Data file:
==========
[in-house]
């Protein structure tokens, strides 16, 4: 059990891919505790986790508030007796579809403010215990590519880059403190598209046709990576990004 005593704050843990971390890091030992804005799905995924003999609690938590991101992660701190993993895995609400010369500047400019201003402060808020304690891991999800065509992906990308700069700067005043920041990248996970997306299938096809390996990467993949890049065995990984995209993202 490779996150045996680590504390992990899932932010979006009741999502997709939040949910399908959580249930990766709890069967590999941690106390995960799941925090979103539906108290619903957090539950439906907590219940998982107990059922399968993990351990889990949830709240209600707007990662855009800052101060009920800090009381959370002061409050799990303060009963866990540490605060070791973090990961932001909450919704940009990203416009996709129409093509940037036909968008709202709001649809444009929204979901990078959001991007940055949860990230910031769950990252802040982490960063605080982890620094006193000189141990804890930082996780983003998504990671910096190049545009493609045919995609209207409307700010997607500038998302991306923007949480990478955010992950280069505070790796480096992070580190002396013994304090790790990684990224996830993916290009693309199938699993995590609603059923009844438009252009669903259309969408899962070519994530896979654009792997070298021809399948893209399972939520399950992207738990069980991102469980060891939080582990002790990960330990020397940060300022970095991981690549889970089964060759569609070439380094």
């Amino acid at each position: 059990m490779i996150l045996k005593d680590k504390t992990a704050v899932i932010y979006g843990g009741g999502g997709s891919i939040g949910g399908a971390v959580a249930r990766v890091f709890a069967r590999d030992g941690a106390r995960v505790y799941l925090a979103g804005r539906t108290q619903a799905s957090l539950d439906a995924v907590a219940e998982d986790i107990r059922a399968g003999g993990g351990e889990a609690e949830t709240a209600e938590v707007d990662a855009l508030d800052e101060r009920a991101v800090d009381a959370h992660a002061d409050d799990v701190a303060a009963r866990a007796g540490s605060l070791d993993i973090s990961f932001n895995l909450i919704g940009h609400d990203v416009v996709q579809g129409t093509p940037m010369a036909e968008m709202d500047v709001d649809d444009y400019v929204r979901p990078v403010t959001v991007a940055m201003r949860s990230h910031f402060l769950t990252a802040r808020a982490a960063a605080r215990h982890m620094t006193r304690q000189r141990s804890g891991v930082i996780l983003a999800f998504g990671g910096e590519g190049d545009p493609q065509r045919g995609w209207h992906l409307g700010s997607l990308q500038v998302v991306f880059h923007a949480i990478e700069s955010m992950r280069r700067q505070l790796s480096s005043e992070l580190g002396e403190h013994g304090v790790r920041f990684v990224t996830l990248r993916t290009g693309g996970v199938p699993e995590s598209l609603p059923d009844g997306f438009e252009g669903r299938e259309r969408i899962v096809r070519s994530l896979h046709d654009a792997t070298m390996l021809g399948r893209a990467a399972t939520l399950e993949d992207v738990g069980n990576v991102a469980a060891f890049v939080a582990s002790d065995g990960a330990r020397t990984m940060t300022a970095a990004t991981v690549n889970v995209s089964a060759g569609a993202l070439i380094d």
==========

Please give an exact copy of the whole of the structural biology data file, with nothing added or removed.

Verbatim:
[in-house]
């Protein structure tokens, strides 16, 4: 059990891919505790986790508030007796579809403010215990590519880059403190598209046709990576990004 005593704050843990971390890091030992804005799905995924003999609690938590991101992660701190993993895995609400010369500047400019201003402060808020304690891991999800065509992906990308700069700067005043920041990248996970997306299938096809390996990467993949890049065995990984995209993202 490779996150045996680590504390992990899932932010979006009741999502997709939040949910399908959580249930990766709890069967590999941690106390995960799941925090979103539906108290619903957090539950439906907590219940998982107990059922399968993990351990889990949830709240209600707007990662855009800052101060009920800090009381959370002061409050799990303060009963866990540490605060070791973090990961932001909450919704940009990203416009996709129409093509940037036909968008709202709001649809444009929204979901990078959001991007940055949860990230910031769950990252802040982490960063605080982890620094006193000189141990804890930082996780983003998504990671910096190049545009493609045919995609209207409307700010997607500038998302991306923007949480990478955010992950280069505070790796480096992070580190002396013994304090790790990684990224996830993916290009693309199938699993995590609603059923009844438009252009669903259309969408899962070519994530896979654009792997070298021809399948893209399972939520399950992207738990069980991102469980060891939080582990002790990960330990020397940060300022970095991981690549889970089964060759569609070439380094």
């Amino acid at each position: 059990m490779i996150l045996k005593d680590k504390t992990a704050v899932i932010y979006g843990g009741g999502g997709s891919i939040g949910g399908a971390v959580a249930r990766v890091f709890a069967r590999d030992g941690a106390r995960v505790y799941l925090a979103g804005r539906t108290q619903a799905s957090l539950d439906a995924v907590a219940e998982d986790i107990r059922a399968g003999g993990g351990e889990a609690e949830t709240a209600e938590v707007d990662a855009l508030d800052e101060r009920a991101v800090d009381a959370h992660a002061d409050d799990v701190a303060a009963r866990a007796g540490s605060l070791d993993i973090s990961f932001n895995l909450i919704g940009h609400d990203v416009v996709q579809g129409t093509p940037m010369a036909e968008m709202d500047v709001d649809d444009y400019v929204r979901p990078v403010t959001v991007a940055m201003r949860s990230h910031f402060l769950t990252a802040r808020a982490a960063a605080r215990h982890m620094t006193r304690q000189r141990s804890g891991v930082i996780l983003a999800f998504g990671g910096e590519g190049d545009p493609q065509r045919g995609w209207h992906l409307g700010s997607l990308q500038v998302v991306f880059h923007a949480i990478e700069s955010m992950r280069r700067q505070l790796s480096s005043e992070l580190g002396e403190h013994g304090v790790r920041f990684v990224t996830l990248r993916t290009g693309g996970v199938p699993e995590s598209l609603p059923d009844g997306f438009e252009g669903r299938e259309r969408i899962v096809r070519s994530l896979h046709d654009a792997t070298m390996l021809g399948r893209a990467a399972t939520l399950e993949d992207v738990g069980n990576v991102a469980a060891f890049v939080a582990s002790d065995g990960a330990r020397t990984m940060t300022a970095a990004t991981v690549n889970v995209s089964a060759g569609a993202l070439i380094d």